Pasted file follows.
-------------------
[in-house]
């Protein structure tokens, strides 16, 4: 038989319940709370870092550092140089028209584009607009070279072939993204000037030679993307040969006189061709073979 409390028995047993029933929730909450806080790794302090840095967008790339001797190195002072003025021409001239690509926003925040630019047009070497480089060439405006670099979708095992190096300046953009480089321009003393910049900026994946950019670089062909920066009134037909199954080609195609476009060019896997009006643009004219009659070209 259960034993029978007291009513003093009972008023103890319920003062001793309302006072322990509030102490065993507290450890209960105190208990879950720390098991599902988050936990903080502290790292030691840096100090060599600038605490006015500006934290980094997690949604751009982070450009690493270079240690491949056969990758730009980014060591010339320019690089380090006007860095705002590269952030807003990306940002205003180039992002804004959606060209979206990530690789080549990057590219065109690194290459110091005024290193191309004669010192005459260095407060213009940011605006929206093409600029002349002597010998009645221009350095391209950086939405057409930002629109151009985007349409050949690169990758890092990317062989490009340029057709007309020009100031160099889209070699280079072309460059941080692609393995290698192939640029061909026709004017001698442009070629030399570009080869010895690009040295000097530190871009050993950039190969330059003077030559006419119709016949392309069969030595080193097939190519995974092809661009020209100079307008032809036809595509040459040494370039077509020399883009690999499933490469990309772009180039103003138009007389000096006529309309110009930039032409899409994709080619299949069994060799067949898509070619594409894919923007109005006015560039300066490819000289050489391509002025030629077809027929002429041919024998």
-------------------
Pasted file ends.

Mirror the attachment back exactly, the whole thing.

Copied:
[in-house]
């Protein structure tokens, strides 16, 4: 038989319940709370870092550092140089028209584009607009070279072939993204000037030679993307040969006189061709073979 409390028995047993029933929730909450806080790794302090840095967008790339001797190195002072003025021409001239690509926003925040630019047009070497480089060439405006670099979708095992190096300046953009480089321009003393910049900026994946950019670089062909920066009134037909199954080609195609476009060019896997009006643009004219009659070209 259960034993029978007291009513003093009972008023103890319920003062001793309302006072322990509030102490065993507290450890209960105190208990879950720390098991599902988050936990903080502290790292030691840096100090060599600038605490006015500006934290980094997690949604751009982070450009690493270079240690491949056969990758730009980014060591010339320019690089380090006007860095705002590269952030807003990306940002205003180039992002804004959606060209979206990530690789080549990057590219065109690194290459110091005024290193191309004669010192005459260095407060213009940011605006929206093409600029002349002597010998009645221009350095391209950086939405057409930002629109151009985007349409050949690169990758890092990317062989490009340029057709007309020009100031160099889209070699280079072309460059941080692609393995290698192939640029061909026709004017001698442009070629030399570009080869010895690009040295000097530190871009050993950039190969330059003077030559006419119709016949392309069969030595080193097939190519995974092809661009020209100079307008032809036809595509040459040494370039077509020399883009690999499933490469990309772009180039103003138009007389000096006529309309110009930039032409899409994709080619299949069994060799067949898509070619594409894919923007109005006015560039300066490819000289050489391509002025030629077809027929002429041919024998």